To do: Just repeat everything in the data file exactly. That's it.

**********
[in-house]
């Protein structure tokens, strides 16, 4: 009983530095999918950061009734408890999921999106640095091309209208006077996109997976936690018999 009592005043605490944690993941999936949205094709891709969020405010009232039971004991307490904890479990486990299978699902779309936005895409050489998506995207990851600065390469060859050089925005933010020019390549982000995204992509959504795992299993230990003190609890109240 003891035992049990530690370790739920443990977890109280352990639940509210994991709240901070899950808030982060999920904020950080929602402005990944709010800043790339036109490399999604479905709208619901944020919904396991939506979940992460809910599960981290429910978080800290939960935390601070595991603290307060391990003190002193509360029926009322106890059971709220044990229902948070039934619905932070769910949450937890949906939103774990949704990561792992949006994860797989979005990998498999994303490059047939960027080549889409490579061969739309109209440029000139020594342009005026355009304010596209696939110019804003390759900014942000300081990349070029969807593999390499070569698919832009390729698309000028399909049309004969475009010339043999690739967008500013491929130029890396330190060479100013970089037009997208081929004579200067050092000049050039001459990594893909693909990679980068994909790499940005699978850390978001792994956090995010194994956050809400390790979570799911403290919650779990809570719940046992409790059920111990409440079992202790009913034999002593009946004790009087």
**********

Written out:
[in-house]
């Protein structure tokens, strides 16, 4: 009983530095999918950061009734408890999921999106640095091309209208006077996109997976936690018999 009592005043605490944690993941999936949205094709891709969020405010009232039971004991307490904890479990486990299978699902779309936005895409050489998506995207990851600065390469060859050089925005933010020019390549982000995204992509959504795992299993230990003190609890109240 003891035992049990530690370790739920443990977890109280352990639940509210994991709240901070899950808030982060999920904020950080929602402005990944709010800043790339036109490399999604479905709208619901944020919904396991939506979940992460809910599960981290429910978080800290939960935390601070595991603290307060391990003190002193509360029926009322106890059971709220044990229902948070039934619905932070769910949450937890949906939103774990949704990561792992949006994860797989979005990998498999994303490059047939960027080549889409490579061969739309109209440029000139020594342009005026355009304010596209696939110019804003390759900014942000300081990349070029969807593999390499070569698919832009390729698309000028399909049309004969475009010339043999690739967008500013491929130029890396330190060479100013970089037009997208081929004579200067050092000049050039001459990594893909693909990679980068994909790499940005699978850390978001792994956090995010194994956050809400390790979570799911403290919650779990809570719940046992409790059920111990409440079992202790009913034999002593009946004790009087």